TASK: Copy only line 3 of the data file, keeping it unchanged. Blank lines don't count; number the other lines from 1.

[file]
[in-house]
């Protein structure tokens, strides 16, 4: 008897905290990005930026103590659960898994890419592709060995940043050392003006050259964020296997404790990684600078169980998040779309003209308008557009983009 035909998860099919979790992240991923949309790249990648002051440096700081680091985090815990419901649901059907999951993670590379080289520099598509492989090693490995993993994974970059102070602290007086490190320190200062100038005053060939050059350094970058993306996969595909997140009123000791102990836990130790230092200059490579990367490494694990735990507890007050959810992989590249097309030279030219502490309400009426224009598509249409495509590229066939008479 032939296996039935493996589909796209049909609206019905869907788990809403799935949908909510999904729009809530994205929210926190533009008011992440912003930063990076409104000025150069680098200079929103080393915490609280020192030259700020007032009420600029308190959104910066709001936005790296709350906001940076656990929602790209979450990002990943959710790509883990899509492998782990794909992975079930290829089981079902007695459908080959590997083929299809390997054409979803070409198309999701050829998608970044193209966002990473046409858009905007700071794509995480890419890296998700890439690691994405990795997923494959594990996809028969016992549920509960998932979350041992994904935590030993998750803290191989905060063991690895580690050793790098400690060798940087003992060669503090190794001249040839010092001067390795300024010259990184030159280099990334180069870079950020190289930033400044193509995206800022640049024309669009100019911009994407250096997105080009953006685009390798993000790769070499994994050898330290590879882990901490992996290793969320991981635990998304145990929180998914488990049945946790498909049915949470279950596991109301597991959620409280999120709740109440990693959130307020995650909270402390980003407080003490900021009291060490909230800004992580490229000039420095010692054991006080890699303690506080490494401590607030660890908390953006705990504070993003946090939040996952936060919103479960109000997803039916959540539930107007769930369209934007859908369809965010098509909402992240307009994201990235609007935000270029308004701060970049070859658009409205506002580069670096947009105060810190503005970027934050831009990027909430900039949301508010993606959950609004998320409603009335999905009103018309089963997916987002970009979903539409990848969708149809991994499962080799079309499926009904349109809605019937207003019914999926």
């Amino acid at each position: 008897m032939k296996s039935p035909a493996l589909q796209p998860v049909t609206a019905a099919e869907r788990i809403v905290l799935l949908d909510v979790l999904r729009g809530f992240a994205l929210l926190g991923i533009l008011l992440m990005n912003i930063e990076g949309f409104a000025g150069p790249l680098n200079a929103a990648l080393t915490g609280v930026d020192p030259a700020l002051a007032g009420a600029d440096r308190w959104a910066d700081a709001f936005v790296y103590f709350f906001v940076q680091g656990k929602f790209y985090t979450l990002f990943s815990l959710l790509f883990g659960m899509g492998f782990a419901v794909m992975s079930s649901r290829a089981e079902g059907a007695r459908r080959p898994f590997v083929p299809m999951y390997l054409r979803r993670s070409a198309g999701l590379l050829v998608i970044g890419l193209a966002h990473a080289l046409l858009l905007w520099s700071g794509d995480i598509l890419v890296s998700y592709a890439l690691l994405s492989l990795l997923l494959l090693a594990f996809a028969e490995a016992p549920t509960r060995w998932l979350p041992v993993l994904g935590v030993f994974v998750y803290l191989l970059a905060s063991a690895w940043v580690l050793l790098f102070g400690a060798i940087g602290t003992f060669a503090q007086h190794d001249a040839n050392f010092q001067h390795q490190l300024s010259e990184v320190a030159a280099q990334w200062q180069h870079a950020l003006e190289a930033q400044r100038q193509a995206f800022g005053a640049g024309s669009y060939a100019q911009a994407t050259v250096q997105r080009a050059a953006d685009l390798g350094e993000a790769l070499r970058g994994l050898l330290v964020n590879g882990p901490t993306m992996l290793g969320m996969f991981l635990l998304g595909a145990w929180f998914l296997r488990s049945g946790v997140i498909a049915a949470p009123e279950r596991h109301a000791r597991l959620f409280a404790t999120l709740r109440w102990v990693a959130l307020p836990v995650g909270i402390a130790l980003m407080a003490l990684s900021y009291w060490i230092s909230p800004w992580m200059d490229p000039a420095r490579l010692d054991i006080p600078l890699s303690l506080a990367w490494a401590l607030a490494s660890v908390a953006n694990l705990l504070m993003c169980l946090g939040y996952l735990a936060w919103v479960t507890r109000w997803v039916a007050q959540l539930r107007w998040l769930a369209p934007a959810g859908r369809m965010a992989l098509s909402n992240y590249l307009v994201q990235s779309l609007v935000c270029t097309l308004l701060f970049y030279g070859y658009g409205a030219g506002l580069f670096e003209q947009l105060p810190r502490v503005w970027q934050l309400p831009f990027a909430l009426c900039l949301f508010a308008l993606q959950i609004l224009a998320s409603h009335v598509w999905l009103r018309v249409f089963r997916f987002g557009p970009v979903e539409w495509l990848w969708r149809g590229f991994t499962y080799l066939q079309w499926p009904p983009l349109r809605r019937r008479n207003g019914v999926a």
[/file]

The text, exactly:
């Amino acid at each position: 008897m032939k296996s039935p035909a493996l589909q796209p998860v049909t609206a019905a099919e869907r788990i809403v905290l799935l949908d909510v979790l999904r729009g809530f992240a994205l929210l926190g991923i533009l008011l992440m990005n912003i930063e990076g949309f409104a000025g150069p790249l680098n200079a929103a990648l080393t915490g609280v930026d020192p030259a700020l002051a007032g009420a600029d440096r308190w959104a910066d700081a709001f936005v790296y103590f709350f906001v940076q680091g656990k929602f790209y985090t979450l990002f990943s815990l959710l790509f883990g659960m899509g492998f782990a419901v794909m992975s079930s649901r290829a089981e079902g059907a007695r459908r080959p898994f590997v083929p299809m999951y390997l054409r979803r993670s070409a198309g999701l590379l050829v998608i970044g890419l193209a966002h990473a080289l046409l858009l905007w520099s700071g794509d995480i598509l890419v890296s998700y592709a890439l690691l994405s492989l990795l997923l494959l090693a594990f996809a028969e490995a016992p549920t509960r060995w998932l979350p041992v993993l994904g935590v030993f994974v998750y803290l191989l970059a905060s063991a690895w940043v580690l050793l790098f102070g400690a060798i940087g602290t003992f060669a503090q007086h190794d001249a040839n050392f010092q001067h390795q490190l300024s010259e990184v320190a030159a280099q990334w200062q180069h870079a950020l003006e190289a930033q400044r100038q193509a995206f800022g005053a640049g024309s669009y060939a100019q911009a994407t050259v250096q997105r080009a050059a953006d685009l390798g350094e993000a790769l070499r970058g994994l050898l330290v964020n590879g882990p901490t993306m992996l290793g969320m996969f991981l635990l998304g595909a145990w929180f998914l296997r488990s049945g946790v997140i498909a049915a949470p009123e279950r596991h109301a000791r597991l959620f409280a404790t999120l709740r109440w102990v990693a959130l307020p836990v995650g909270i402390a130790l980003m407080a003490l990684s900021y009291w060490i230092s909230p800004w992580m200059d490229p000039a420095r490579l010692d054991i006080p600078l890699s303690l506080a990367w490494a401590l607030a490494s660890v908390a953006n694990l705990l504070m993003c169980l946090g939040y996952l735990a936060w919103v479960t507890r109000w997803v039916a007050q959540l539930r107007w998040l769930a369209p934007a959810g859908r369809m965010a992989l098509s909402n992240y590249l307009v994201q990235s779309l609007v935000c270029t097309l308004l701060f970049y030279g070859y658009g409205a030219g506002l580069f670096e003209q947009l105060p810190r502490v503005w970027q934050l309400p831009f990027a909430l009426c900039l949301f508010a308008l993606q959950i609004l224009a998320s409603h009335v598509w999905l009103r018309v249409f089963r997916f987002g557009p970009v979903e539409w495509l990848w969708r149809g590229f991994t499962y080799l066939q079309w499926p009904p983009l349109r809605r019937r008479n207003g019914v999926a």